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BioShock Infinite, ludonarrative dissonance, and “next-gen game design”

This post has been edited by the GamesBeat staff. Opinions by GamesBeat community writers do not necessarily reflect those of the staff.
Editor's Note from Rob Savillo:
Daniel argues that because of the very nature of shooters like BioShock Infinite, game designers can't solve the problem ludonarrative dissonance. Instead, they should look toward crafting engaging narratives within other genres. What do you think?

Ever since BioShock Infinite came out, we’ve seen articles sort of criticizing its level of violence and how that clashes with its story. Alongside this, we’re seeing an increasing amount of observations about the “ludonarrative dissonance” that exists when you try to mix a deep storyline with a shooter. The ultimate question about that is: What do you do about it?

I went over this a bit in a previous post examining games like the most recent Tomb Raider as well as the Uncharted series. Why does a guy as likeable as Nathan Drake kill hundreds of people over the course of a game? How does Lara Croft so quickly go from scared young woman to practically being a machine of genocide? I reasoned, and still reason, that for those games’ storylines to make sense in context with their gameplay, they probably shouldn’t have been designed as shooters.

BioShock Infinite probably suffers from the same problem as do many shooters and other action games. Infinite is a really good shooter in my opinion. It’s well-designed, beautiful, and ultimately fun with a story that stands above most of what you see in this industry. That narrative also suffers from what Splinter Cell and Far Cry 2 designer Clint Hocking calls ludonarrative dissonance, the disconnect between the tone of a serious story and the act of killing hundreds of people.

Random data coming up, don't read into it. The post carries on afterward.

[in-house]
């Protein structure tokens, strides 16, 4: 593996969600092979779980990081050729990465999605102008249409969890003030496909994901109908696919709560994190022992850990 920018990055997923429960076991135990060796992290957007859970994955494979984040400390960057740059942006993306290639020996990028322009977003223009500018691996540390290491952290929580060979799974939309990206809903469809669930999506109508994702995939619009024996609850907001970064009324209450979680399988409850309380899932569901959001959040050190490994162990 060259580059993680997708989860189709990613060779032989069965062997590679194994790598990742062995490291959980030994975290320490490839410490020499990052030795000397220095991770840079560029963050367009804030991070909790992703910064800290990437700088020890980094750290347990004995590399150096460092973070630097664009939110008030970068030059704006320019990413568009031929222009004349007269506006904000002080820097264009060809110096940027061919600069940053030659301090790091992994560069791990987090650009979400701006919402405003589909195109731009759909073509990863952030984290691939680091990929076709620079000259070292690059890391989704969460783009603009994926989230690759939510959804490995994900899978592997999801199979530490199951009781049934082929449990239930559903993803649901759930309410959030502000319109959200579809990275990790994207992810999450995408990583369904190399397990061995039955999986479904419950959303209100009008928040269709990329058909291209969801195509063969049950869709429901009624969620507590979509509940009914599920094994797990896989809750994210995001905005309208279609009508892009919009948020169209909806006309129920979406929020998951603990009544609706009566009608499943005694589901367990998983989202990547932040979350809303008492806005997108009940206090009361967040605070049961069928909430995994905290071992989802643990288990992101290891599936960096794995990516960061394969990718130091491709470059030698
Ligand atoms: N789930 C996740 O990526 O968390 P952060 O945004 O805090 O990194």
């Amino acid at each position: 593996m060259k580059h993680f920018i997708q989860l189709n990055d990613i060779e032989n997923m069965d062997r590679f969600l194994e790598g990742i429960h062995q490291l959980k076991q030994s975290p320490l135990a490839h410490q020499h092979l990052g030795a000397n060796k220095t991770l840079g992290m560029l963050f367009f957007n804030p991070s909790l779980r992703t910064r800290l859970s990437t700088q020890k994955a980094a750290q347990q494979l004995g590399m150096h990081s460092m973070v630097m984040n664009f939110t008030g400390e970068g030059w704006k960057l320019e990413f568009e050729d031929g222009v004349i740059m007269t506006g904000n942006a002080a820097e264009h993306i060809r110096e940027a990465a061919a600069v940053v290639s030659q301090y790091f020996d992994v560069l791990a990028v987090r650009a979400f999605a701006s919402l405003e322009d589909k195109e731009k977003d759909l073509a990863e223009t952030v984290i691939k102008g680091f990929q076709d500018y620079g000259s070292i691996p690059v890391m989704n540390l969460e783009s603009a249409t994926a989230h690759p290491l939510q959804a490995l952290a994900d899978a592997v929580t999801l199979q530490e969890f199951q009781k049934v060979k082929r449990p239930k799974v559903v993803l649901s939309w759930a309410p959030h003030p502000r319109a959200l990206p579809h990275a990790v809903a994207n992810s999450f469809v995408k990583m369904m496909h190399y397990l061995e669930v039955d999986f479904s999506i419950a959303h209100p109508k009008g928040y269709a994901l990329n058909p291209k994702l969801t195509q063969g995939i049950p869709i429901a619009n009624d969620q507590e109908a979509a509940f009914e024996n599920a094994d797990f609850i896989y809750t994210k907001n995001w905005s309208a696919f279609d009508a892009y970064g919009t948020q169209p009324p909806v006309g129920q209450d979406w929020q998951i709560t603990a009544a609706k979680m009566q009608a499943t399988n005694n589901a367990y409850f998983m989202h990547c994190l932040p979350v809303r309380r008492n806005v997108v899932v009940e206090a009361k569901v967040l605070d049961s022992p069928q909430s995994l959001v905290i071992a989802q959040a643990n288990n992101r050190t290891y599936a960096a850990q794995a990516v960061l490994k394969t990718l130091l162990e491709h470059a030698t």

Like I said in my earlier post, all the killing is really only required for a game to be fun if what you’re making is a shooter or other action game, and those genres weren’t really made for deep storylines. Most of the games that popularized the first-person shooter genre — Doom, Quake, or Halo — were about shooting up demons or aliens without regard for deep, character-driven stories — very similar to Super Mario games, really.

Meanwhile, some people have started bringing up terms like “next-generation game design” — the assertion being that as graphics get more realistic, the act of killing all those people will look more and more silly, and customers will eventually cry out for better ways of designing games around the dissonance. But the emergence of new hardware won’t all of a sudden cause the appearance of games that do a better job of dealing with violence while telling respectable tales. There’s a chance — even if a slim one — that market forces could do the job.

But no one is going to make a shooter where you don’t kill hundreds of enemies because that defeats what shooters were designed for. What probably needs to happen is for other genres to become popular. Usually that happens toward the beginning of a console generation.

Shooters and role-playing games are popular now because the Xbox 360’s first killer apps were games like Call of Duty, Gears of War, The Elder Scrolls IV: Oblivion, and Mass Effect. Games like those defined what sold on current generation consoles early on. It happens every generation, really. Grand Theft Auto III in the first year of the PlayStation 2’s lifespan inspired a whole generation of open-world games.

There’s a good possibility that in the next couple years as the PlayStation 4 and next Xbox start out their lives, one or more games of a different genre will make it big and inspire a new trend. Big publishers like Ubisoft and Electronic Arts have already admitted that new IPs tend to do better earlier in a console generation. At this point, there’s no telling what that will be.

Many have suggested that adventure games are probably a better choice for the kinds of stories that Tomb Raider, Uncharted, and BioShock Infinite try to tell. The problem, of course, is that adventure games don’t sell five-plus million copies in today’s market. In my last post about this, I used The Walking Dead as an example because it’s probably the most famous adventure game right now. It’s probably a poor choice from a gameplay perspective since it doesn’t focus a whole lot on puzzles. Others have said that, essentially, we need a new game that repeats the effect Myst had the industry back in the ’90s.

Really, though, there’s no telling what that unique next-generation hit will be until sometime next year. Hopefully, it’ll be the kind of game that allows for deeper storytelling without forcing the player to kill hundreds of people in order for the gameplay to be compelling.


Originally Posted on MultiPlatform


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